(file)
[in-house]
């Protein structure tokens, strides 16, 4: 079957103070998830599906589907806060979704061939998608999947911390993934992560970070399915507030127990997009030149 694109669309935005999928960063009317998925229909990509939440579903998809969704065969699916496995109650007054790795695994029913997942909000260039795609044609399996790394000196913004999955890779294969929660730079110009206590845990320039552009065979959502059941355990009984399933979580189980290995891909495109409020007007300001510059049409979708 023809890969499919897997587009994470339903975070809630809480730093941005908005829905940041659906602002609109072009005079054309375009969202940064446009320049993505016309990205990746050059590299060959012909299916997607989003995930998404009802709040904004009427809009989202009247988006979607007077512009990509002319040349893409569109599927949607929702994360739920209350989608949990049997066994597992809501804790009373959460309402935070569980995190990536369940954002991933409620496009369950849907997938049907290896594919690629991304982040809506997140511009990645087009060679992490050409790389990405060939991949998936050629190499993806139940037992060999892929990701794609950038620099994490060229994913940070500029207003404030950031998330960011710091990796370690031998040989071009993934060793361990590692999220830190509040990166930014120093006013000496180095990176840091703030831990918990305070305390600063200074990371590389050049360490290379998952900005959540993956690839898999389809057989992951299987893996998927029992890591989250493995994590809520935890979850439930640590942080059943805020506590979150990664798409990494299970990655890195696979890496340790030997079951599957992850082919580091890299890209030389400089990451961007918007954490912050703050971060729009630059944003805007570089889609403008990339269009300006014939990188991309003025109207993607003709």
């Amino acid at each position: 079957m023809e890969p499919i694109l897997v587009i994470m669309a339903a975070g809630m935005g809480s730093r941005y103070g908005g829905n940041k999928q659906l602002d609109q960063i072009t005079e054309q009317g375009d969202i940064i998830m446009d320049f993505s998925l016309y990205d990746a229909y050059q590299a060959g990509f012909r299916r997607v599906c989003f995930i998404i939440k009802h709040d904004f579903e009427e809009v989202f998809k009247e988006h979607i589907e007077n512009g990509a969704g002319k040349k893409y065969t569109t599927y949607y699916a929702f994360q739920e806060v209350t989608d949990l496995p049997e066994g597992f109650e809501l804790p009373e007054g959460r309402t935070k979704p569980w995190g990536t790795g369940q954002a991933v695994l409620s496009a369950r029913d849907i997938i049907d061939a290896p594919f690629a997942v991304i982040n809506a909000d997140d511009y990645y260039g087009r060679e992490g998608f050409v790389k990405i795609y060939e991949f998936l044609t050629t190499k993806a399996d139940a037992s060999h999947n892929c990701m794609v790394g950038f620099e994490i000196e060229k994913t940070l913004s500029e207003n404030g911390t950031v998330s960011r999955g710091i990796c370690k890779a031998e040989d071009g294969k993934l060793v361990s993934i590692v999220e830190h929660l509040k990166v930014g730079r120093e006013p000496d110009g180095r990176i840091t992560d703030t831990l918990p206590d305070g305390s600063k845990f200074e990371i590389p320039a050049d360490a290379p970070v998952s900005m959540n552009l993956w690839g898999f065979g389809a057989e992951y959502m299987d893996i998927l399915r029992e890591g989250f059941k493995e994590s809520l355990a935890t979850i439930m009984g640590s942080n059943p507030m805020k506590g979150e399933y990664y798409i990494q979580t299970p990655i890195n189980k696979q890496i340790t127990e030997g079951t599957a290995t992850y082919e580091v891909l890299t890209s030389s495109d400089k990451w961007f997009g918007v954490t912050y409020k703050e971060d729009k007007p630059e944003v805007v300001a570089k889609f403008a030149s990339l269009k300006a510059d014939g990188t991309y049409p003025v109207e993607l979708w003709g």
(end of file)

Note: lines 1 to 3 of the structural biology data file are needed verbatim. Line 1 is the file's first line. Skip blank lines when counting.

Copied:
[in-house]
């Protein structure tokens, strides 16, 4: 079957103070998830599906589907806060979704061939998608999947911390993934992560970070399915507030127990997009030149 694109669309935005999928960063009317998925229909990509939440579903998809969704065969699916496995109650007054790795695994029913997942909000260039795609044609399996790394000196913004999955890779294969929660730079110009206590845990320039552009065979959502059941355990009984399933979580189980290995891909495109409020007007300001510059049409979708 023809890969499919897997587009994470339903975070809630809480730093941005908005829905940041659906602002609109072009005079054309375009969202940064446009320049993505016309990205990746050059590299060959012909299916997607989003995930998404009802709040904004009427809009989202009247988006979607007077512009990509002319040349893409569109599927949607929702994360739920209350989608949990049997066994597992809501804790009373959460309402935070569980995190990536369940954002991933409620496009369950849907997938049907290896594919690629991304982040809506997140511009990645087009060679992490050409790389990405060939991949998936050629190499993806139940037992060999892929990701794609950038620099994490060229994913940070500029207003404030950031998330960011710091990796370690031998040989071009993934060793361990590692999220830190509040990166930014120093006013000496180095990176840091703030831990918990305070305390600063200074990371590389050049360490290379998952900005959540993956690839898999389809057989992951299987893996998927029992890591989250493995994590809520935890979850439930640590942080059943805020506590979150990664798409990494299970990655890195696979890496340790030997079951599957992850082919580091890299890209030389400089990451961007918007954490912050703050971060729009630059944003805007570089889609403008990339269009300006014939990188991309003025109207993607003709």
């Amino acid at each position: 079957m023809e890969p499919i694109l897997v587009i994470m669309a339903a975070g809630m935005g809480s730093r941005y103070g908005g829905n940041k999928q659906l602002d609109q960063i072009t005079e054309q009317g375009d969202i940064i998830m446009d320049f993505s998925l016309y990205d990746a229909y050059q590299a060959g990509f012909r299916r997607v599906c989003f995930i998404i939440k009802h709040d904004f579903e009427e809009v989202f998809k009247e988006h979607i589907e007077n512009g990509a969704g002319k040349k893409y065969t569109t599927y949607y699916a929702f994360q739920e806060v209350t989608d949990l496995p049997e066994g597992f109650e809501l804790p009373e007054g959460r309402t935070k979704p569980w995190g990536t790795g369940q954002a991933v695994l409620s496009a369950r029913d849907i997938i049907d061939a290896p594919f690629a997942v991304i982040n809506a909000d997140d511009y990645y260039g087009r060679e992490g998608f050409v790389k990405i795609y060939e991949f998936l044609t050629t190499k993806a399996d139940a037992s060999h999947n892929c990701m794609v790394g950038f620099e994490i000196e060229k994913t940070l913004s500029e207003n404030g911390t950031v998330s960011r999955g710091i990796c370690k890779a031998e040989d071009g294969k993934l060793v361990s993934i590692v999220e830190h929660l509040k990166v930014g730079r120093e006013p000496d110009g180095r990176i840091t992560d703030t831990l918990p206590d305070g305390s600063k845990f200074e990371i590389p320039a050049d360490a290379p970070v998952s900005m959540n552009l993956w690839g898999f065979g389809a057989e992951y959502m299987d893996i998927l399915r029992e890591g989250f059941k493995e994590s809520l355990a935890t979850i439930m009984g640590s942080n059943p507030m805020k506590g979150e399933y990664y798409i990494q979580t299970p990655i890195n189980k696979q890496i340790t127990e030997g079951t599957a290995t992850y082919e580091v891909l890299t890209s030389s495109d400089k990451w961007f997009g918007v954490t912050y409020k703050e971060d729009k007007p630059e944003v805007v300001a570089k889609f403008a030149s990339l269009k300006a510059d014939g990188t991309y049409p003025v109207e993607l979708w003709g």